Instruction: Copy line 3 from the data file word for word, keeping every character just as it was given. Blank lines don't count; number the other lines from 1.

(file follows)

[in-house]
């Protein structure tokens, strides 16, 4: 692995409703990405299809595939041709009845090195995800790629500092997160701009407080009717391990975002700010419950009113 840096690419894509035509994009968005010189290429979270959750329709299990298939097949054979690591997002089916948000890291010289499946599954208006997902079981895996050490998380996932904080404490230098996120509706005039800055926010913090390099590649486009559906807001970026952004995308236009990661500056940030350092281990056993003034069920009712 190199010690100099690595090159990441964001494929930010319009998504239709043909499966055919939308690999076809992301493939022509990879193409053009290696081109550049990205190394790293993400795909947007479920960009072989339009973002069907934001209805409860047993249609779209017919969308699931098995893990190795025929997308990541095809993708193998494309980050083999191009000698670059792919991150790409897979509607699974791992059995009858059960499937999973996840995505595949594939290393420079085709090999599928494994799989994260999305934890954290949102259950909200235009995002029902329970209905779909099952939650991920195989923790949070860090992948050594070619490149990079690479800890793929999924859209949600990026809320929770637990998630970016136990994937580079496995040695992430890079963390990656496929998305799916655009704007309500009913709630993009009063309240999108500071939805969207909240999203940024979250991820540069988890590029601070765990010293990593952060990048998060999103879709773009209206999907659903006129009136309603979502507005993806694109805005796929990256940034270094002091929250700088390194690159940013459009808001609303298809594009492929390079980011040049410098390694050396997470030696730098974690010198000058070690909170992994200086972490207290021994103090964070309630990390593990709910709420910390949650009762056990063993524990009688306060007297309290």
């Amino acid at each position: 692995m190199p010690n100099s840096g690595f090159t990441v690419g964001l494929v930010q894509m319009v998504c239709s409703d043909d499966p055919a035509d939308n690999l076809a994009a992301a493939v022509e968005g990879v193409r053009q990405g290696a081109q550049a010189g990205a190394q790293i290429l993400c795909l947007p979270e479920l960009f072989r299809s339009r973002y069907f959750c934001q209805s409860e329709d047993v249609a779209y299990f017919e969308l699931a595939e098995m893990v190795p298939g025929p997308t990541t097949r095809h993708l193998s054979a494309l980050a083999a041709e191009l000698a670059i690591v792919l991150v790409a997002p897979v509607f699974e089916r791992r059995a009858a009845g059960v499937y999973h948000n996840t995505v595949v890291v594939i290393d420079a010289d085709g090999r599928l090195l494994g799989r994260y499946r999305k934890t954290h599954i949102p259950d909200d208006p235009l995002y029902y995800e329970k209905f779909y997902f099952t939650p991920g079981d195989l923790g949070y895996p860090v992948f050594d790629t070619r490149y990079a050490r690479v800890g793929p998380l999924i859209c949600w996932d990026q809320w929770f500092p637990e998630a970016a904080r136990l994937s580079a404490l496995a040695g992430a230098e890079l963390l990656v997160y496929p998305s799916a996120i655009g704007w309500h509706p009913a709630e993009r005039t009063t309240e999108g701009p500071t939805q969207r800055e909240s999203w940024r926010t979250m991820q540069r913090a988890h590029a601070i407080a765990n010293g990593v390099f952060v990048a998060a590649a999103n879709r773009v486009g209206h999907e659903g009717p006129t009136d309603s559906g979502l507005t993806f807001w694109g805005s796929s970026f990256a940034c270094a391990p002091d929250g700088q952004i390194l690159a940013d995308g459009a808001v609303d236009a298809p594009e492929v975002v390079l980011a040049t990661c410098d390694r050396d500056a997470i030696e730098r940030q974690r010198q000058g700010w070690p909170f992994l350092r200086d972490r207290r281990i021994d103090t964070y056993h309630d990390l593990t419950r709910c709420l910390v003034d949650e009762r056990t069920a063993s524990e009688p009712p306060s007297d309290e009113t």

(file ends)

């Amino acid at each position: 692995m190199p010690n100099s840096g690595f090159t990441v690419g964001l494929v930010q894509m319009v998504c239709s409703d043909d499966p055919a035509d939308n690999l076809a994009a992301a493939v022509e968005g990879v193409r053009q990405g290696a081109q550049a010189g990205a190394q790293i290429l993400c795909l947007p979270e479920l960009f072989r299809s339009r973002y069907f959750c934001q209805s409860e329709d047993v249609a779209y299990f017919e969308l699931a595939e098995m893990v190795p298939g025929p997308t990541t097949r095809h993708l193998s054979a494309l980050a083999a041709e191009l000698a670059i690591v792919l991150v790409a997002p897979v509607f699974e089916r791992r059995a009858a009845g059960v499937y999973h948000n996840t995505v595949v890291v594939i290393d420079a010289d085709g090999r599928l090195l494994g799989r994260y499946r999305k934890t954290h599954i949102p259950d909200d208006p235009l995002y029902y995800e329970k209905f779909y997902f099952t939650p991920g079981d195989l923790g949070y895996p860090v992948f050594d790629t070619r490149y990079a050490r690479v800890g793929p998380l999924i859209c949600w996932d990026q809320w929770f500092p637990e998630a970016a904080r136990l994937s580079a404490l496995a040695g992430a230098e890079l963390l990656v997160y496929p998305s799916a996120i655009g704007w309500h509706p009913a709630e993009r005039t009063t309240e999108g701009p500071t939805q969207r800055e909240s999203w940024r926010t979250m991820q540069r913090a988890h590029a601070i407080a765990n010293g990593v390099f952060v990048a998060a590649a999103n879709r773009v486009g209206h999907e659903g009717p006129t009136d309603s559906g979502l507005t993806f807001w694109g805005s796929s970026f990256a940034c270094a391990p002091d929250g700088q952004i390194l690159a940013d995308g459009a808001v609303d236009a298809p594009e492929v975002v390079l980011a040049t990661c410098d390694r050396d500056a997470i030696e730098r940030q974690r010198q000058g700010w070690p909170f992994l350092r200086d972490r207290r281990i021994d103090t964070y056993h309630d990390l593990t419950r709910c709420l910390v003034d949650e009762r056990t069920a063993s524990e009688p009712p306060s007297d309290e009113t």